By Nicole Anderson
As governance teams lead for equity through continuous improvement to close equity gaps, it is critical they become data savvy through a process of embracing and monitoring both quantitative (test scores, grades, etc.) and qualitative (equity walks, surveys, etc.) data to inform, adjust and monitor policies and practices across school sites and the district.
Equity walks provide a space for governance teams to develop their lens and understanding of what equitable practices look like in classrooms and on the school campus. They also serve as opportunities for board members, district leaders and site administrators to take a deeper dive into the collection of qualitative as well as quantitative data to inform, adjust and monitor policies and practices across school sites and the district. The equity walk tool guides the professional learning space for educational leaders and can be used to assess the overall progress towards equity goals. Equity walks support the ongoing monitoring of implementation of equity impact action plans but require additional data points to obtain conclusive findings and measuring the impact of equitable practices (i.e. surveys, interviews, etc.).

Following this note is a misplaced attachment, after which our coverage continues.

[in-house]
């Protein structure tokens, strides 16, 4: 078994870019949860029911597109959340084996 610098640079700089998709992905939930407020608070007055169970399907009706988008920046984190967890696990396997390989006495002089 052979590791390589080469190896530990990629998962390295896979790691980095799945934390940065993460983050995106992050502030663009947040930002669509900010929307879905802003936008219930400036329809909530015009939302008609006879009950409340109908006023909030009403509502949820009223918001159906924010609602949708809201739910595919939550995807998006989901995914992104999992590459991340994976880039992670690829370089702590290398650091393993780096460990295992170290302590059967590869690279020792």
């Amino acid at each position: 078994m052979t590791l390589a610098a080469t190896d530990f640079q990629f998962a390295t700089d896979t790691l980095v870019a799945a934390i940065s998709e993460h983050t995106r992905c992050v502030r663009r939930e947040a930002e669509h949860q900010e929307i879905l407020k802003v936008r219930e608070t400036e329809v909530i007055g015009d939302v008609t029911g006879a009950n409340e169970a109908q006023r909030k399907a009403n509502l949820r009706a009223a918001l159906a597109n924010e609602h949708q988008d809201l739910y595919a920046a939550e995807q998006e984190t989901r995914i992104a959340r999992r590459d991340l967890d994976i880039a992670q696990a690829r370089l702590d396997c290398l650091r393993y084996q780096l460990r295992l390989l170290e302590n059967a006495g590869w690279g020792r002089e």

It is important that governance teams set conditions and safe space for conducting equity walks as they do not serve as audits, assessments nor any form of an evaluation of teachers, staff or administration. Equity walks could be rolled out as professional learning experiences to assist governance teams, school leaders and their teams in practicing and understanding what equity looks, sounds and feels like in real time. These equity walks should follow an extensive workshop series experience to ensure context and clarity on the definition of equity, the barriers to equity and the solutions to creating equity.
When conducting equity walks, teams gather low-inference observational data to confirm or challenge assumptions regarding closing equity gaps for target student groups. These observations should focus on the existence and impact of cultural identity, relationships, relevance and rigor in classrooms and around the school. Research shows that these four equity indicators correlate with increasing student achievement and closing other equity gaps.
Recommended next steps:
- Leverage an equity task force/committee consisting of a diverse group of stakeholders across the district to engage in learning, discussion and collaborating around concepts of educational equity.
- Utilize a sustainable systems approach to closing equity gaps through resources such as the article, “Waters of System Change,” which supports a focus on addressing the root cause of equity gaps at six levels in the school system.
- The equity task force/committee should develop an equity impact action plan to provide recommendations to district leadership and the school board as well as to guide and monitor the school district’s equity-driven work.